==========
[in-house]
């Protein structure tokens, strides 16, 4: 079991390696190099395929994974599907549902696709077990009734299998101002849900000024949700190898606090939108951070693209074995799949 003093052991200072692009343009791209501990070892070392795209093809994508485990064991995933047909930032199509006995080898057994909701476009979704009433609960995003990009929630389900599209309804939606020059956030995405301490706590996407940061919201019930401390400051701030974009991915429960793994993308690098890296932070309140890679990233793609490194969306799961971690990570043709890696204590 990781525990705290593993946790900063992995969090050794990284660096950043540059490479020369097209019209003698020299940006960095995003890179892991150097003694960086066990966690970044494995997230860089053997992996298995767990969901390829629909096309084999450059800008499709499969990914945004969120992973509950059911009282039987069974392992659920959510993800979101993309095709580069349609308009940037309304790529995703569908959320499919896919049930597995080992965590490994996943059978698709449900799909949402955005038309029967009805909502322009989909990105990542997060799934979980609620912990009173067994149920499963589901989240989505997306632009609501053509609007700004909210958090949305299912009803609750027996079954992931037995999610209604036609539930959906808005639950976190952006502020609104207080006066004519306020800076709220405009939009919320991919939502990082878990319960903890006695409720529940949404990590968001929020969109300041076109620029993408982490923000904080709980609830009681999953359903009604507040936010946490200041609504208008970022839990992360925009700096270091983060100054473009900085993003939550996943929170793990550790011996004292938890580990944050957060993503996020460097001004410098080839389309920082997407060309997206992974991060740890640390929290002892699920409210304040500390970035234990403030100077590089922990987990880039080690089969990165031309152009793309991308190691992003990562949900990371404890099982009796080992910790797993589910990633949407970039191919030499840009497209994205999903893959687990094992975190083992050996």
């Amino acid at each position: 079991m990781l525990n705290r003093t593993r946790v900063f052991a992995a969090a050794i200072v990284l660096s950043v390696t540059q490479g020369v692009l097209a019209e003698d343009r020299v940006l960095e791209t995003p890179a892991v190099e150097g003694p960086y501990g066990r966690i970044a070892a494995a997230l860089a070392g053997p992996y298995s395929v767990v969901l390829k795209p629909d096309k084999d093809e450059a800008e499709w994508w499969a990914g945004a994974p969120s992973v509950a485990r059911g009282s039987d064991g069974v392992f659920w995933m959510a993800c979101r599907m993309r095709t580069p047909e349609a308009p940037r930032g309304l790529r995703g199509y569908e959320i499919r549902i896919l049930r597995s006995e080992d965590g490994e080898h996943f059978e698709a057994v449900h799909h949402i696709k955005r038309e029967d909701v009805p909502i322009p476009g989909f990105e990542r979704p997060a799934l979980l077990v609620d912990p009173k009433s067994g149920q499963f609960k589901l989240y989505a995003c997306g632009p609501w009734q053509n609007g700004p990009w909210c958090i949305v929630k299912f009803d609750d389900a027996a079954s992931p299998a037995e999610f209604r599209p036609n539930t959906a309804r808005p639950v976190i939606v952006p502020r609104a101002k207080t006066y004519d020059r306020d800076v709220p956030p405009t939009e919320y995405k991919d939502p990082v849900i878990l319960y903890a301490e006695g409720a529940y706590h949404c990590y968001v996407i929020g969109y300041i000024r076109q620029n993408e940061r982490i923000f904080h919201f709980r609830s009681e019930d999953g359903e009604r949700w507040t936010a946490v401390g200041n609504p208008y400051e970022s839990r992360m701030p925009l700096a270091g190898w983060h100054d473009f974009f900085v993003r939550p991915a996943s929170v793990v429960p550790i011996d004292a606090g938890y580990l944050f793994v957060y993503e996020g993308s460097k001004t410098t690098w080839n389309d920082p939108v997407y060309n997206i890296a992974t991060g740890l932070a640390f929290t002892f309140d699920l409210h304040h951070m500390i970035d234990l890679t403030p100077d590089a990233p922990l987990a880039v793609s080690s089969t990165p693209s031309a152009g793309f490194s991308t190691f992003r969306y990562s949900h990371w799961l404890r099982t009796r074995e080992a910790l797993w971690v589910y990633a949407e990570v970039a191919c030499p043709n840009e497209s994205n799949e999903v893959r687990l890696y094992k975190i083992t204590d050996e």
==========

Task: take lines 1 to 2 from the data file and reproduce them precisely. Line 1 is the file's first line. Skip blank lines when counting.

[in-house]
């Protein structure tokens, strides 16, 4: 079991390696190099395929994974599907549902696709077990009734299998101002849900000024949700190898606090939108951070693209074995799949 003093052991200072692009343009791209501990070892070392795209093809994508485990064991995933047909930032199509006995080898057994909701476009979704009433609960995003990009929630389900599209309804939606020059956030995405301490706590996407940061919201019930401390400051701030974009991915429960793994993308690098890296932070309140890679990233793609490194969306799961971690990570043709890696204590 990781525990705290593993946790900063992995969090050794990284660096950043540059490479020369097209019209003698020299940006960095995003890179892991150097003694960086066990966690970044494995997230860089053997992996298995767990969901390829629909096309084999450059800008499709499969990914945004969120992973509950059911009282039987069974392992659920959510993800979101993309095709580069349609308009940037309304790529995703569908959320499919896919049930597995080992965590490994996943059978698709449900799909949402955005038309029967009805909502322009989909990105990542997060799934979980609620912990009173067994149920499963589901989240989505997306632009609501053509609007700004909210958090949305299912009803609750027996079954992931037995999610209604036609539930959906808005639950976190952006502020609104207080006066004519306020800076709220405009939009919320991919939502990082878990319960903890006695409720529940949404990590968001929020969109300041076109620029993408982490923000904080709980609830009681999953359903009604507040936010946490200041609504208008970022839990992360925009700096270091983060100054473009900085993003939550996943929170793990550790011996004292938890580990944050957060993503996020460097001004410098080839389309920082997407060309997206992974991060740890640390929290002892699920409210304040500390970035234990403030100077590089922990987990880039080690089969990165031309152009793309991308190691992003990562949900990371404890099982009796080992910790797993589910990633949407970039191919030499840009497209994205999903893959687990094992975190083992050996």